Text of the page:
# R package to compute statistics from the American Community Survey (ACS) and Decennial US Census

The `acsr`

package helps extracting variables and computing statistics using the America Community Survey and Decennial US Census. It was created for the Applied Population Laboratory (APL) at the University of Wisconsin-Madison.

## Installation

The functions depend on the `acs`

and `data.table`

packages, so it is necessary to install then before using `acsr`

. The `acsr`

package is hosted on a github repository and can be installed using `devtools`

:

Remember to set the ACS API key, to check the help documentation and the default values of the `acsr`

functions.

The default dataset is `acs`

, the level is `state`

(Wisconsin, `state = "WI"`

), the `endyear`

is 2014, and the confidence level to compute margins of error (MOEs) is 90%.

## Levels

The `acsr`

functions can extract all the levels available in the `acs`

package. The table below shows the summary and required levels when using the `acsdata`

and `sumacs`

functions:

summary number | levels |
---|---|

010 | us |

020 | region |

030 | division |

040 | state |

050 | state, county |

060 | state, county, county.subdivision |

140 | state, county, tract |

150 | state, county, tract, block.group |

160 | state, place |

250 | american.indian.area |

320 | state, msa |

340 | state, csa |

350 | necta |

400 | urban.area |

500 | state, congressional.district |

610 | state, state.legislative.district.upper |

620 | state, state.legislative.district.lower |

795 | state, puma |

860 | zip.code |

950 | state, school.district.elementary |

960 | state, school.district.secondary |

970 | state, school.district.unified |

## Getting variables and statistics

We can use the `sumacs`

function to extract variable and statistics. We have to specify the corresponding method (e.g., *proportion* or just *variable*), and the name of the statistic or variable to be included in the output.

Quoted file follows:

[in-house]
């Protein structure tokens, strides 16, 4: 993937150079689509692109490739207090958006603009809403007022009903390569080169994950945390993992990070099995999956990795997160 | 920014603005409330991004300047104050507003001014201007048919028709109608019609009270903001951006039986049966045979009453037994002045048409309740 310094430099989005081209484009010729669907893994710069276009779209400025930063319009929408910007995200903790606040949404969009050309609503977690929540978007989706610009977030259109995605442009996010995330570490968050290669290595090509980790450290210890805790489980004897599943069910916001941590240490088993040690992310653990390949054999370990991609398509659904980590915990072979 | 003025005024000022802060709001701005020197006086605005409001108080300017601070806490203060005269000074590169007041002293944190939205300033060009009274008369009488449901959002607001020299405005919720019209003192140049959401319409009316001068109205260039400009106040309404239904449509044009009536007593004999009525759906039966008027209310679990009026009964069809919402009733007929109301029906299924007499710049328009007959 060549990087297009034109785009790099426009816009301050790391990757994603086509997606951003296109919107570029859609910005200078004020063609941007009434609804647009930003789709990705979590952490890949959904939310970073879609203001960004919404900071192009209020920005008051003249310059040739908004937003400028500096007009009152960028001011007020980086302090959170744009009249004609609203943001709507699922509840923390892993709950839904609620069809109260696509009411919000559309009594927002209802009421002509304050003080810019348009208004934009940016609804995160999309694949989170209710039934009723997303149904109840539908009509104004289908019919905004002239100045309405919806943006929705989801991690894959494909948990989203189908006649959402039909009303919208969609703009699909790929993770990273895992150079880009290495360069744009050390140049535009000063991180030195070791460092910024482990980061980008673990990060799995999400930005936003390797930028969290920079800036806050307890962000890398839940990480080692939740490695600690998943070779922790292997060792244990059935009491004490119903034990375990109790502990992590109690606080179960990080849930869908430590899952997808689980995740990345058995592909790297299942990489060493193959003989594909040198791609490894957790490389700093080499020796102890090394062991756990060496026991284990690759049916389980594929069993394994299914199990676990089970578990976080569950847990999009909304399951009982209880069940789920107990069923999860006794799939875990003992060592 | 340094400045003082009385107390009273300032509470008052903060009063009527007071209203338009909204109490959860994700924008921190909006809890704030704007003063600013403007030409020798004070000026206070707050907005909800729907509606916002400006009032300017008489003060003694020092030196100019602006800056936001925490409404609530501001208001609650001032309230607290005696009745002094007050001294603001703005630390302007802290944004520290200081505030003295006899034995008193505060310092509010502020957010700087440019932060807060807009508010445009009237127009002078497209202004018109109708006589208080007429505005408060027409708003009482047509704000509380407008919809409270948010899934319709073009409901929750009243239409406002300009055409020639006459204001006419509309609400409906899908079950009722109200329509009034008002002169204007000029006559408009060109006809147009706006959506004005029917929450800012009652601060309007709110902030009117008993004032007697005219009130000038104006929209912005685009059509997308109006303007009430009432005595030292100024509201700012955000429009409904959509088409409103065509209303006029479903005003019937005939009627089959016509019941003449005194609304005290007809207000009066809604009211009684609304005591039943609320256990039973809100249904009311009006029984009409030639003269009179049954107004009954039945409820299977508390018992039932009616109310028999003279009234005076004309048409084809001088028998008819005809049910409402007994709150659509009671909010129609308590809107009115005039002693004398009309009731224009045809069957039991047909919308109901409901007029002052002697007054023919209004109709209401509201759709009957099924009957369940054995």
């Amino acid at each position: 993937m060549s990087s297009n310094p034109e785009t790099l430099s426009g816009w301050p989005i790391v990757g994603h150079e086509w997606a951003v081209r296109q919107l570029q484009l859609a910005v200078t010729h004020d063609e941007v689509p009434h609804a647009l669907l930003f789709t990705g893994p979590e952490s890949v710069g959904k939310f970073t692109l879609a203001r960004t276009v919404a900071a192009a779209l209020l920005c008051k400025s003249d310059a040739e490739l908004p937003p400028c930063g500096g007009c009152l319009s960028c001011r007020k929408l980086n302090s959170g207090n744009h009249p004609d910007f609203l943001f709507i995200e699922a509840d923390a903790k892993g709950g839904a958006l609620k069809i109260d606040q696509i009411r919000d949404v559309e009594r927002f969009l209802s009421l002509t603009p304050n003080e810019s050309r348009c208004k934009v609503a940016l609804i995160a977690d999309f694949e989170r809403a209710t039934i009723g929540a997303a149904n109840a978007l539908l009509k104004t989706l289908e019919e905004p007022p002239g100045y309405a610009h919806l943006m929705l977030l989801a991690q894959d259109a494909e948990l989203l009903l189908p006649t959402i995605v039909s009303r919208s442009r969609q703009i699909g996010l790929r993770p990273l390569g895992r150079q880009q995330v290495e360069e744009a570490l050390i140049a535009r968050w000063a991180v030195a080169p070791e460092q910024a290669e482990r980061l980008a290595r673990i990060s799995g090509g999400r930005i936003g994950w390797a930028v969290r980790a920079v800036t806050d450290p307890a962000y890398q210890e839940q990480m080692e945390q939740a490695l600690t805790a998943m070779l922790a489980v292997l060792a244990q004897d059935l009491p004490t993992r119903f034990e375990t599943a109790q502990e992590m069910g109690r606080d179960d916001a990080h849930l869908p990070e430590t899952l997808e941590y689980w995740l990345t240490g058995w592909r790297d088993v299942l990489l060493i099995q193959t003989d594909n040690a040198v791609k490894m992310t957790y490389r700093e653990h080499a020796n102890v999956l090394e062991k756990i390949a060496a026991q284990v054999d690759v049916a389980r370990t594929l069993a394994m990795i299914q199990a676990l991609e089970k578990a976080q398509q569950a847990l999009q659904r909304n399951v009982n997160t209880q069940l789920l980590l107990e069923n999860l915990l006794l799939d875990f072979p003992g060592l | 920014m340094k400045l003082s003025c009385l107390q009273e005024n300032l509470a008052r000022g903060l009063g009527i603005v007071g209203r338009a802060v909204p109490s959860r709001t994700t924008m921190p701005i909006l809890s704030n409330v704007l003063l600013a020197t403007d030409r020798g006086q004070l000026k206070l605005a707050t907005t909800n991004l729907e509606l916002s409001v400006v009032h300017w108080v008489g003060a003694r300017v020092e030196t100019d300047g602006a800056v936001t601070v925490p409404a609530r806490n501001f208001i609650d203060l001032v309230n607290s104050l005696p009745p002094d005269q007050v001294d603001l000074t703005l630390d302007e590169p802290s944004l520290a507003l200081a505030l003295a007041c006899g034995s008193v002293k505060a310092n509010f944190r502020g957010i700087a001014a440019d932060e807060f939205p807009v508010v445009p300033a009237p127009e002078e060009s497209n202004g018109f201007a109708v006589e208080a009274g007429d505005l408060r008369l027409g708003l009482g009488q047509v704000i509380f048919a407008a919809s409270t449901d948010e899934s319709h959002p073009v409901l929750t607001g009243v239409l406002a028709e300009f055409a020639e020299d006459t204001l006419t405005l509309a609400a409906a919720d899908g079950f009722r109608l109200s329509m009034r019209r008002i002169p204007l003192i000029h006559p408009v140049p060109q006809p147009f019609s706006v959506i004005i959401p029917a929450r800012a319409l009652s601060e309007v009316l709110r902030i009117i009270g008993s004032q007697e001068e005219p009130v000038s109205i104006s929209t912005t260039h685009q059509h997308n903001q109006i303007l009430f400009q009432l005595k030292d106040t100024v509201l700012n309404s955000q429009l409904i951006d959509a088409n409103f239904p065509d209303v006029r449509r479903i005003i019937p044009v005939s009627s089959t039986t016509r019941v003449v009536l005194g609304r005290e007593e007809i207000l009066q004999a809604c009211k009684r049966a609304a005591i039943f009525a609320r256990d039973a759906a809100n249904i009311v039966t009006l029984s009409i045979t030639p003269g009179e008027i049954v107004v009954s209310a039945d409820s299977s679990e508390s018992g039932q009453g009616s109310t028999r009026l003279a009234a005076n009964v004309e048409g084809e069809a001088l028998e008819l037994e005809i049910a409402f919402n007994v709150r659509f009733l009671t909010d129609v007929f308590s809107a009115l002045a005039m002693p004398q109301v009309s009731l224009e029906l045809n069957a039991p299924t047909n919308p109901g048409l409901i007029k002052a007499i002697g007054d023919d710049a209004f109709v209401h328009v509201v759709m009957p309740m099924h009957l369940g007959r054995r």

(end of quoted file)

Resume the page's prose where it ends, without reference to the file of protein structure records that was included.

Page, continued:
To download the data can be slow, especially when many levels are being used (e.g., blockgroup). A better approach in those cases is, first, download the data using the function `acsdata`

, and then use them as input.

## Standard errors

When computing statistics there are two ways to define the standard errors:

- Including all standard errors of the variables used to compute a statistic (
`one.zero = FALSE`

) - Include all standard errors except those of variables that are equal to zero. Only the maximum standard error of the variables equal to zero is included (
`one.zero = TRUE`

) - The default value is
`one.zero = TRUE`

For more details about how standard errors are computed for proportions, ratios and aggregations look at A Compass for Understanding and Using American Community Survey Data.

Below an example when estimating proportions and using `one.zero = FALSE`

:

When `one.zero = TRUE`

:

When the square root value in the standard error formula doesnâ€™t exist (e.g., the square root of a negative number), the ratio formula is instead used. The ratio adjustment is done **variable by variable** .

It can also be that the `one.zero`

option makes the square root undefinable. In those cases, the function uses again the **ratio** formula to compute standard errors. There is also a possibility that the standard error estimates using the **ratio** formula are higher than the **proportion** estimates without the `one.zero`

option.

## Decennial Data from the US Census

Letâ€™s get the African American and Hispanic population by state. In this case, we donâ€™t have any estimation of margin of error.

## Output

The output can be formatted using a wide or long format:

And it can also be exported to a csv file:

## Combining geographic levels

We can combine geographic levels using two methods: (1) `sumacs`

and (2) `combine.output`

. The first one allows only single combinations, the second multiple ones.

If I want to combine two states (e.g., Wisconsin and Minnesota) I can use:

If I want to put together multiple combinations (e.g., groups of states):

## A map?

Letâ€™s color a map using poverty by county:

In sum, the `acsr`

package:

- Reads formulas directly and extracts any ACS/Census variable
- Provides an automatized and tailored way to obtain indicators and MOEs
- Allows different outputsâ€™ formats (wide and long, csv)
- Provides an easy way to adjust MOEs to different confidence levels
- Includes a variable-by-variable ratio adjustment of standard errors
- Includes the zero-option when computing standard errors for proportions, ratios, and aggregations
- Combines geographic levels flexibly

**Last Update: 02/07/2016**